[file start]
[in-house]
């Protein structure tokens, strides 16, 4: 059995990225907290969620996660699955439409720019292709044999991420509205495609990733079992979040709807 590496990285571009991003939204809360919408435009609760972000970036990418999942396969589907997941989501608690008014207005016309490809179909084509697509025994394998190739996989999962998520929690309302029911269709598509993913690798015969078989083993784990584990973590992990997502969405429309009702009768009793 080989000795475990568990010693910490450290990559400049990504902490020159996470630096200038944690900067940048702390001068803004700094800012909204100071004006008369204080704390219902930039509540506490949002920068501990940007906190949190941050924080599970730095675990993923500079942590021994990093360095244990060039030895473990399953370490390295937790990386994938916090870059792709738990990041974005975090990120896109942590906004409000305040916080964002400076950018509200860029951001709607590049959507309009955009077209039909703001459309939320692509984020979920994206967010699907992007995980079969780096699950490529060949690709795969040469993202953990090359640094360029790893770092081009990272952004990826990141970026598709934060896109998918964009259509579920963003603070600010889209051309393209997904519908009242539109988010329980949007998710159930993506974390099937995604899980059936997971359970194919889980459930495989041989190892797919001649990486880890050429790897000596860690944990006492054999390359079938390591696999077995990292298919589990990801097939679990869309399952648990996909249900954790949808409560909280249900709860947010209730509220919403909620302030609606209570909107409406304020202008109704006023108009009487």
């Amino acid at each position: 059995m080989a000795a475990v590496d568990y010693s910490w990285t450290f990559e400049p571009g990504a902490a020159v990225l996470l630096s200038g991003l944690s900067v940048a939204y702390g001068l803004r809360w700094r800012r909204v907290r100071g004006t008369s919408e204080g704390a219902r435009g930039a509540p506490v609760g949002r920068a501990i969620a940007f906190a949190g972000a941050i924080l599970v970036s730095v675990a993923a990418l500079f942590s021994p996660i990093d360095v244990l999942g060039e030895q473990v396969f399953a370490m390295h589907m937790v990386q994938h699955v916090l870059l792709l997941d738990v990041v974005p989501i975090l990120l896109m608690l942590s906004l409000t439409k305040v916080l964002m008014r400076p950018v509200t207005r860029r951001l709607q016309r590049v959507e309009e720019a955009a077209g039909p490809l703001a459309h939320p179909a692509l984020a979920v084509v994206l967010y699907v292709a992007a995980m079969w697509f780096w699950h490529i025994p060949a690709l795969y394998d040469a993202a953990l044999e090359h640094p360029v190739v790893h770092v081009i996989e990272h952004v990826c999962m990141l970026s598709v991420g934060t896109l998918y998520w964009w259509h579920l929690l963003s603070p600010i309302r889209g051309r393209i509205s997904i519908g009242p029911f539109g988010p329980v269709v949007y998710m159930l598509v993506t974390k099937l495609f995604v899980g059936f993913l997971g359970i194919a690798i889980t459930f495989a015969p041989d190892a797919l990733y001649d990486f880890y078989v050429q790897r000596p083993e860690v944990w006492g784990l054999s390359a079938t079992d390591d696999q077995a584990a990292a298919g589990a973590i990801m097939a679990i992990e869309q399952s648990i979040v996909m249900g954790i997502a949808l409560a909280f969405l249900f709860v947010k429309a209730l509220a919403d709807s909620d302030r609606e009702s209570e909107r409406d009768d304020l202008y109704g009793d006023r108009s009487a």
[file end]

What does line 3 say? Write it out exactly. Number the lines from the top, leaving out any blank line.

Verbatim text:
């Amino acid at each position: 059995m080989a000795a475990v590496d568990y010693s910490w990285t450290f990559e400049p571009g990504a902490a020159v990225l996470l630096s200038g991003l944690s900067v940048a939204y702390g001068l803004r809360w700094r800012r909204v907290r100071g004006t008369s919408e204080g704390a219902r435009g930039a509540p506490v609760g949002r920068a501990i969620a940007f906190a949190g972000a941050i924080l599970v970036s730095v675990a993923a990418l500079f942590s021994p996660i990093d360095v244990l999942g060039e030895q473990v396969f399953a370490m390295h589907m937790v990386q994938h699955v916090l870059l792709l997941d738990v990041v974005p989501i975090l990120l896109m608690l942590s906004l409000t439409k305040v916080l964002m008014r400076p950018v509200t207005r860029r951001l709607q016309r590049v959507e309009e720019a955009a077209g039909p490809l703001a459309h939320p179909a692509l984020a979920v084509v994206l967010y699907v292709a992007a995980m079969w697509f780096w699950h490529i025994p060949a690709l795969y394998d040469a993202a953990l044999e090359h640094p360029v190739v790893h770092v081009i996989e990272h952004v990826c999962m990141l970026s598709v991420g934060t896109l998918y998520w964009w259509h579920l929690l963003s603070p600010i309302r889209g051309r393209i509205s997904i519908g009242p029911f539109g988010p329980v269709v949007y998710m159930l598509v993506t974390k099937l495609f995604v899980g059936f993913l997971g359970i194919a690798i889980t459930f495989a015969p041989d190892a797919l990733y001649d990486f880890y078989v050429q790897r000596p083993e860690v944990w006492g784990l054999s390359a079938t079992d390591d696999q077995a584990a990292a298919g589990a973590i990801m097939a679990i992990e869309q399952s648990i979040v996909m249900g954790i997502a949808l409560a909280f969405l249900f709860v947010k429309a209730l509220a919403d709807s909620d302030r609606e009702s209570e909107r409406d009768d304020l202008y109704g009793d006023r108009s009487a």